• Sgt. Phillip Pruchinsky, 1st Battalion, 14th Infantry Regiment, uses an AT-4 anti-tank weapon to take out an enemy vehicle during the Expert Infantry Badge testing, Sept. 9 through 11 at East Range, Schofield Barracks, Hawaii.

    Infantry Soldiers in Hawaii Execute New EIB Test

    Sgt. Phillip Pruchinsky, 1st Battalion, 14th Infantry Regiment, uses an AT-4 anti-tank weapon to take out an enemy vehicle during the Expert Infantry Badge testing, Sept. 9 through 11 at East Range, Schofield Barracks, Hawaii.

  • Spc. Zachary Singer, 1st Battalion, 27th Infantry Regiment, pulls security during the Expert Infantry Badge testing, Sept. 9 through 11 at East Range, Schofield Barracks, Hawaii.

    Infantry Soldiers in Hawaii Execute New EIB Test

    Spc. Zachary Singer, 1st Battalion, 27th Infantry Regiment, pulls security during the Expert Infantry Badge testing, Sept. 9 through 11 at East Range, Schofield Barracks, Hawaii.

  • Sgt. Phillip Pruchinsky, 1st Battalion, 14th Infantry Regiment, prepares to take out an enemy position during the Expert Infantry Badge testing, Sept. 9 through 11 at East Range, Schofield Barracks, Hawaii.

    Infantry Soldiers in Hawaii Execute New EIB Test

    Sgt. Phillip Pruchinsky, 1st Battalion, 14th Infantry Regiment, prepares to take out an enemy position during the Expert Infantry Badge testing, Sept. 9 through 11 at East Range, Schofield Barracks, Hawaii.

SCHOFIELD BARRACKS, Hawaii (Sept. 12, 2009) - As the Army evolves, so does its Infantry Corps. The Soldiers from the 2nd Stryker Brigade Combat Team, 25th Infantry Division, conducted their Expert Infantry Badge testing Sept 9 through 11 at East Range here, leading the way as the first Army unit to execute the new test.

"It\'s more combat oriented than your standard EIB," said Sgt. Maj. Steven Hatton, operations sergeant major, 2nd SBCT, 25th ID. "This way, the Soldiers are put into actual combat scenarios where they leave a patrol base to an objective and complete tasks along the way."

The new concept, called EIB 21, sends Soldiers down three individual "lanes:" the patrol, TCP, and urban lanes. As Soldiers progress through the lanes, they take out enemy positions, determine grid coordinates, and provide first aid on casualties.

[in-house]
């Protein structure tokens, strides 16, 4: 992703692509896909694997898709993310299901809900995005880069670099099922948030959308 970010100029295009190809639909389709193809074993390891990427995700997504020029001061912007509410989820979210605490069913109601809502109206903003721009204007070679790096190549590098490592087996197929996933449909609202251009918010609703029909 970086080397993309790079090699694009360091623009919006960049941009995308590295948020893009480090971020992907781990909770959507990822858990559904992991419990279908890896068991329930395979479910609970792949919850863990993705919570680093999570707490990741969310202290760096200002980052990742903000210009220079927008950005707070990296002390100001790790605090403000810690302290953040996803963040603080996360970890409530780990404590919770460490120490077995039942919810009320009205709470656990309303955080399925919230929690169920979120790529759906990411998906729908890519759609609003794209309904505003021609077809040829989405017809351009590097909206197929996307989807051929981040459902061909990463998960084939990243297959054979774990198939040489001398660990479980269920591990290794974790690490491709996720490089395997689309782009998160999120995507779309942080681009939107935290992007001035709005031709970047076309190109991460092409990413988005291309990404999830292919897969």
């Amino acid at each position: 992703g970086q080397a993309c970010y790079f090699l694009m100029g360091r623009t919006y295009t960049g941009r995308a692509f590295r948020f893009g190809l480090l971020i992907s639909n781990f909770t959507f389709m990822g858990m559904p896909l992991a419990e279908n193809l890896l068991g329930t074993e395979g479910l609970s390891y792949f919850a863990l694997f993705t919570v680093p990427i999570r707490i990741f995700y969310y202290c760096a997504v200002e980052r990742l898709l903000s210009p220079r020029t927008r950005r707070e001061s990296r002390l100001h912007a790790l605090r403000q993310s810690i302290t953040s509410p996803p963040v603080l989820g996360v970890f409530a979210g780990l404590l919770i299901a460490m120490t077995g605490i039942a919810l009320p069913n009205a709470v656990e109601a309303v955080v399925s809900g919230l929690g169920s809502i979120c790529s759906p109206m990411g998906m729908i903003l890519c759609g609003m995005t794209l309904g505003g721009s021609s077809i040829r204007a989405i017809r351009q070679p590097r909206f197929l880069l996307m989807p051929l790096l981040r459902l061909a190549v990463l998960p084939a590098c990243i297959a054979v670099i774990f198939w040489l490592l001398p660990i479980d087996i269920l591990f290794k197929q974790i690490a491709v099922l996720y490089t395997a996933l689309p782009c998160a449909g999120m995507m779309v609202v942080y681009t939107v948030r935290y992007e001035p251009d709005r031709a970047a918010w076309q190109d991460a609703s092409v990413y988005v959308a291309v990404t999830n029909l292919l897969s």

"It's going well. We're seeing a high rate of 'NO GOs' but that's to be expected because of the way it's being tested," Hatton said. "The testing is now a five-day event, [and] the only prerequisite now is the weapon qualification."

In the old test, Soldiers had to have the foot march, weapons qualification, day and night land navigation, and the Army Physical Fitness Test performed prior to entering the test.

"Now those tasks are in the test," Hatton said. "On Day One, you do the APFT, and day and night land navigation. If Soldiers fail one of those and not meet the standards, they are out of the running. After that you have three days of lane testing, where you have 10 tasks in each lane. The last day, Soldiers then do a 12-mile foot march within three hours."

Sgt. Arthur Smith, Company A, 1st Battalion, 27th Infantry Regiment, said the test was more challenging than he expected, having attempted the course in 2006.

"It was a lot more fast-paced test than I am used to," Smith said. "You are moving so quickly through these lanes that it takes a second for the knowledge to come out, but I took my time and did alright."

Smith said he considers the new method for the EIB as the next evolution of the test for today's infantryman.

"In the old way, we didn't use things like flash bangs, which this test had," Smith said. "The lanes were similar to what a Soldier would face in combat with 9-line MEDEVACs, UXOs, and overall things an infantryman sees in combat."

Staff Sgt. Johnny Jackson, a platoon sergeant from Company B, 1st Bn., 27th Inf., and grader of the test said that the EIB is not just an award but rather a mark of distinction for the Soldiers competing from 2nd Stryker Brigade.

"Some people refer to the EIB as the mark of the man, and in the infantry world it says that you are an expert in your trade," Jackson explained. "The EIB is a symbol of what we do [and are] and separates those who are average from those who take this serious and are the experts in their field."

"The EIB is something that is hard to obtain," Hatton said. "It's something that every infantryman should strive to get, and it's not going to get any easier. It's only going to become tougher."

Hatton said for any Soldier to be successful, he must be focused and fit.

"The biggest thing is attention to detail," he said. "You need to focus on your task because when you do the task out of sequence or the wrong way, that's what gets you a 'NO GO.' Pay attention and be physically fit because you only have one chance this time."

Before the competition even ended, Hatton had one last thing to say for everyone participating in the test.

"The Soldiers have a lot on their plate," he said. "We're going into the ramp up for our next deployment, and these Soldiers are out here giving it their all, every day and even on the weekends. Even though some of them are not meeting the standards, they continue to come out here and get the training, which is what this is all about - good individual training for Soldiers."

The test wrapped up Sept. 12. More than 450 Soldiers from 2nd SBCT competed and 106 walked away with expert infantry badges pinned to their chest.

Page last updated Fri July 22nd, 2011 at 12:16